A cluster of texts among the Apocrypha address the issue of Gentile religious practice and seek to reinforce their Jewish (especially Diaspora Jewish) readers’ insulation against thinking that there might be something to such practice, since so many of their neighbors carry out their rites with such evident devotion.  These texts would include the Letter of Jeremiah (a short but potent tirade), portions of Wisdom of Solomon 13-15 (a more thoughtful attempt at deconstruction), and the tale of Bel and the Dragon (a more satirical, even farcical, presentation of the theme).  Christian leaders found these works equally suitable for encouraging the Christian heirs to the Jewish commitment to one and only one God to persevere in abstaining from the religious practices around them (indeed, that many of them had personally left behind).  Wisdom of Solomon sought to delegitimate Greco-Roman idolatrous cults by explaining their very human origins, for example in the desire of the bereaved to memorialize their dead or the desire to flatter monarchs.  These explanations reappear in the work of Minucius Felix (Octavius 20.5; c. 200) and Lactantius (Inst. 2.2–3; c. 300). It is difficult to demonstrate a direct link, but the fact that Wisdom was widely read in the early church makes it the most likely source. Writing in the second century, Aristides drew upon the scathing logic of Letter of Jeremiah in his assault on Greco-Roman practice, centered on the impotence of idols to help themselves.  Their neighbors “shut [their gods] up together in shrines, and worship them, calling them gods, even though they have to guard them securely for fear they should be stolen by robbers. . . . If their gods are unfit to look after their own safety, how shall they bestow protection upon others?” (Apologia 3; cf. Let. Jer. 18, 49, 57–58).  After his own conversion to Christianity in the early fourth century, Firmicus Maternus also attacked pagan religion reciting portions of the Letter of Jeremiah (De errore profanarum religionum 28.4–5; cf. Let. Jer.  5–10, 21–24, 28–31, 50–57).[9]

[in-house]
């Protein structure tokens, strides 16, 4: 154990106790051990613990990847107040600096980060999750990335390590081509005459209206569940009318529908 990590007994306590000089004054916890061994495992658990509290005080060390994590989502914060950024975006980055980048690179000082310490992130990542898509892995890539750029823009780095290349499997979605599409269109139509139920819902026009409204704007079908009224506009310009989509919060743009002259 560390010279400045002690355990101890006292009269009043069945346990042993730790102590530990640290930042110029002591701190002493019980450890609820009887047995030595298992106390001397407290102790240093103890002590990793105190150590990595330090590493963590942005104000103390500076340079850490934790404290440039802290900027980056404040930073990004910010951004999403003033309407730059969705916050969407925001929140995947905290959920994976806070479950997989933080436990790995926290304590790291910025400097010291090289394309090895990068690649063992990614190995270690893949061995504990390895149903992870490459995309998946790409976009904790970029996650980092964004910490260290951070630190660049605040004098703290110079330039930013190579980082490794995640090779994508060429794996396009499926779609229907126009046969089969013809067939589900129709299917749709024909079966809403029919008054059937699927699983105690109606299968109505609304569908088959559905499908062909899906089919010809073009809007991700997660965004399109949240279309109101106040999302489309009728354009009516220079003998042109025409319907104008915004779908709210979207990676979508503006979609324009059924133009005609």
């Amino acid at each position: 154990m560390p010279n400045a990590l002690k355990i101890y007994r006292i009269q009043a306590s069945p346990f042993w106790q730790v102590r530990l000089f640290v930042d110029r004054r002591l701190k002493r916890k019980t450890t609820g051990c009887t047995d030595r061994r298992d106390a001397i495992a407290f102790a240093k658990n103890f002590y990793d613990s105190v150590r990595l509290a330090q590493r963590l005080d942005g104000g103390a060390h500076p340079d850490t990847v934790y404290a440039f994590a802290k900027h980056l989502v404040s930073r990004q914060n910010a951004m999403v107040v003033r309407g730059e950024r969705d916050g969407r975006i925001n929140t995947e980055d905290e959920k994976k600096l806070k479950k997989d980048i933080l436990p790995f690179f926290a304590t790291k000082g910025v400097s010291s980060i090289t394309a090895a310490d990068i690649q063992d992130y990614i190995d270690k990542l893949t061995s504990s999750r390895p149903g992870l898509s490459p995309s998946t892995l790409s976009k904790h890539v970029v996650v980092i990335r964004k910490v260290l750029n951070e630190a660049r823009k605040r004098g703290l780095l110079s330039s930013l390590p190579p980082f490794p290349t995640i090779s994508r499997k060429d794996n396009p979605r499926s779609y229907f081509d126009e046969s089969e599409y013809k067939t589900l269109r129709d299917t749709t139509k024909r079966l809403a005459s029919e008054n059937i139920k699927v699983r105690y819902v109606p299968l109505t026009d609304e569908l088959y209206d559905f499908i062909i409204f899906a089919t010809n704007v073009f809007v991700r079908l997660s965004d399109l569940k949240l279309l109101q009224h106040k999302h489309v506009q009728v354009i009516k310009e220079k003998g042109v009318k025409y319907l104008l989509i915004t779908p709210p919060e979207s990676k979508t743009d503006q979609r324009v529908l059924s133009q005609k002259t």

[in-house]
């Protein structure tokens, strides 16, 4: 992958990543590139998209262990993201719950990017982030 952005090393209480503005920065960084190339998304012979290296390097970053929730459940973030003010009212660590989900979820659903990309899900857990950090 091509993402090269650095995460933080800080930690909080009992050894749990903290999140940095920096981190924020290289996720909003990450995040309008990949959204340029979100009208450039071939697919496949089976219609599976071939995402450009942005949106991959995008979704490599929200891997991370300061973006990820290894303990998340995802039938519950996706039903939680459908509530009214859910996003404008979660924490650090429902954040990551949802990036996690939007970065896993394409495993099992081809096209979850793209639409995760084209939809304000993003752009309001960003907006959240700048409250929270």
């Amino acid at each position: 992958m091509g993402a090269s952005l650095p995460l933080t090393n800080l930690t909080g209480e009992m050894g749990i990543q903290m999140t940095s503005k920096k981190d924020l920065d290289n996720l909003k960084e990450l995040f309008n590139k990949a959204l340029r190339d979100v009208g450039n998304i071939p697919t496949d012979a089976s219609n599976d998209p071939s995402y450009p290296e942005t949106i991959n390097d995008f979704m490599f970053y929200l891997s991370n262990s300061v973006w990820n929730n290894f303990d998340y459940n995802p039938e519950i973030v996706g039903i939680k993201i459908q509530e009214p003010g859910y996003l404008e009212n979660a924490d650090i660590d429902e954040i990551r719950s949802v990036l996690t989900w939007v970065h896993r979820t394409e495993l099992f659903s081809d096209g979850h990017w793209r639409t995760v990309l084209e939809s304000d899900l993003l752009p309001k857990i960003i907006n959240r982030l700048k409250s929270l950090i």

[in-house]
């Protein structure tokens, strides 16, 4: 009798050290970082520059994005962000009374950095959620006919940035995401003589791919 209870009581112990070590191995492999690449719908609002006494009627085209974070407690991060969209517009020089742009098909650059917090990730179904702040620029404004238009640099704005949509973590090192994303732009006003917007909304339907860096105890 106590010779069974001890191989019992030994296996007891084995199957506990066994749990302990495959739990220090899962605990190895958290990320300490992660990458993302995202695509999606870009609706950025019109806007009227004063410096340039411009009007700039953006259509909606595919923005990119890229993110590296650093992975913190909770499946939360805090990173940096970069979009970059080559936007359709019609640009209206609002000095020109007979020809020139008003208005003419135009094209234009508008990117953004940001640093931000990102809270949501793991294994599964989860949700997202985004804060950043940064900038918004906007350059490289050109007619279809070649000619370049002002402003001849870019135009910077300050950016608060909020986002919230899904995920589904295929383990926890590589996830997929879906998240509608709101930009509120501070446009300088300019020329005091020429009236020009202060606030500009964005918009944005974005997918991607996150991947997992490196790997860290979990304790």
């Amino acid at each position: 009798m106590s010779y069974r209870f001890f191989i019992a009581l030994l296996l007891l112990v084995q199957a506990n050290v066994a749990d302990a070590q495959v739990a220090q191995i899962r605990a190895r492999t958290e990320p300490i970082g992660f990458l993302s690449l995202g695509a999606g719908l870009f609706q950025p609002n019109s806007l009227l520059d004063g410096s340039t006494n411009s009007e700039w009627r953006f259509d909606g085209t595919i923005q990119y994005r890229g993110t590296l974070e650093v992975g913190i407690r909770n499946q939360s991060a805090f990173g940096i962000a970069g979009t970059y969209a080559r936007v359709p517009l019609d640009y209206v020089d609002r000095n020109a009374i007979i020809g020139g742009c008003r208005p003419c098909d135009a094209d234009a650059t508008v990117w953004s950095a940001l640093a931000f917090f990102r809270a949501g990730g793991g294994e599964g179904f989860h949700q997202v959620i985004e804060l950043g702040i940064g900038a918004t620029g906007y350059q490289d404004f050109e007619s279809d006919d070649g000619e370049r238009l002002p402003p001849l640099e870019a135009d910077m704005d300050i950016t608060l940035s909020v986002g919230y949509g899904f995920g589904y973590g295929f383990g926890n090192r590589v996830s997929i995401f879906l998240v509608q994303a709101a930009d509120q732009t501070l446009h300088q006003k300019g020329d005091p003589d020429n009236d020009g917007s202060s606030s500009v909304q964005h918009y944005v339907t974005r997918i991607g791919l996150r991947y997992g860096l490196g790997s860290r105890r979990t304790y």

It was, of course, precisely this withdrawal from their neighbors’ gods – this flagrant display of atheism, as their neighbors counted it – that early Christians from Gentile backgrounds met with increasing hostility.  Here, too, their shepherds found a great deal of inspiration and encouragement from the books of the Apocrypha to help them remain firm in their loyalty and commitment.  Tertullian (c. 225) recites Letter of Jeremiah 6—“Say in your heart, ‘It is you, O Lord, whom we must worship’” —as the unshakable commitment that allowed Daniel’s three companions to face the bitter consequences of refusing to worship Nebuchadnezzar’s idol (Scorpiace 8; cf. Dan. 3:16–18).  His near-contemporary Hippolytus read the tale of Susanna allegorically as a depiction of the contest of the early church against its pagan and Jewish antagonists, who sought to denounce and eliminate her.  He reads Susanna’s statement of her predicament and stance and finds there the plight of every Christian martyr: “I am completely trapped. For if I do this, it will mean death for me; if I do not, I cannot escape your hands” (Susanna 22-23, NRSV).[10]